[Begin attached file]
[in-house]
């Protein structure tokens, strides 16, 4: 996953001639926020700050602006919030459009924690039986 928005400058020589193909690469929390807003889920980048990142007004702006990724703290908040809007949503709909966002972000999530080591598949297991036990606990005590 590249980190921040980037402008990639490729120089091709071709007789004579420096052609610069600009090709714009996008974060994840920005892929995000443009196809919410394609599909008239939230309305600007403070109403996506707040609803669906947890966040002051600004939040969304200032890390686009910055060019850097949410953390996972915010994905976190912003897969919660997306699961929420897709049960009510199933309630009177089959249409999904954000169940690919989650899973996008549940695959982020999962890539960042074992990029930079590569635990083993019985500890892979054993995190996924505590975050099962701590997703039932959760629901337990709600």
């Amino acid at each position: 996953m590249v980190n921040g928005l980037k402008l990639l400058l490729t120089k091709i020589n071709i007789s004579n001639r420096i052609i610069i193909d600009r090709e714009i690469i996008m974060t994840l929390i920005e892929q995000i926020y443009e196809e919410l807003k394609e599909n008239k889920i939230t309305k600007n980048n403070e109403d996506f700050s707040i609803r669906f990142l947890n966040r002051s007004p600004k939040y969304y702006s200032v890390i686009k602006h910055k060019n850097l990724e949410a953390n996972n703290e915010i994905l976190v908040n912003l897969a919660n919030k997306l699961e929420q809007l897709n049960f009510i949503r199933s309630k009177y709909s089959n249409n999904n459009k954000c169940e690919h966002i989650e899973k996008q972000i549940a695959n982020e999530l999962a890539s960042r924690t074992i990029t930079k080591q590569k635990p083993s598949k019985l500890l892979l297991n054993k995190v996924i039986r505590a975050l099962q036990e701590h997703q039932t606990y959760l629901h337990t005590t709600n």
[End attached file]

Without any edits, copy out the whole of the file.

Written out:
[in-house]
């Protein structure tokens, strides 16, 4: 996953001639926020700050602006919030459009924690039986 928005400058020589193909690469929390807003889920980048990142007004702006990724703290908040809007949503709909966002972000999530080591598949297991036990606990005590 590249980190921040980037402008990639490729120089091709071709007789004579420096052609610069600009090709714009996008974060994840920005892929995000443009196809919410394609599909008239939230309305600007403070109403996506707040609803669906947890966040002051600004939040969304200032890390686009910055060019850097949410953390996972915010994905976190912003897969919660997306699961929420897709049960009510199933309630009177089959249409999904954000169940690919989650899973996008549940695959982020999962890539960042074992990029930079590569635990083993019985500890892979054993995190996924505590975050099962701590997703039932959760629901337990709600």
């Amino acid at each position: 996953m590249v980190n921040g928005l980037k402008l990639l400058l490729t120089k091709i020589n071709i007789s004579n001639r420096i052609i610069i193909d600009r090709e714009i690469i996008m974060t994840l929390i920005e892929q995000i926020y443009e196809e919410l807003k394609e599909n008239k889920i939230t309305k600007n980048n403070e109403d996506f700050s707040i609803r669906f990142l947890n966040r002051s007004p600004k939040y969304y702006s200032v890390i686009k602006h910055k060019n850097l990724e949410a953390n996972n703290e915010i994905l976190v908040n912003l897969a919660n919030k997306l699961e929420q809007l897709n049960f009510i949503r199933s309630k009177y709909s089959n249409n999904n459009k954000c169940e690919h966002i989650e899973k996008q972000i549940a695959n982020e999530l999962a890539s960042r924690t074992i990029t930079k080591q590569k635990p083993s598949k019985l500890l892979l297991n054993k995190v996924i039986r505590a975050l099962q036990e701590h997703q039932t606990y959760l629901h337990t005590t709600n």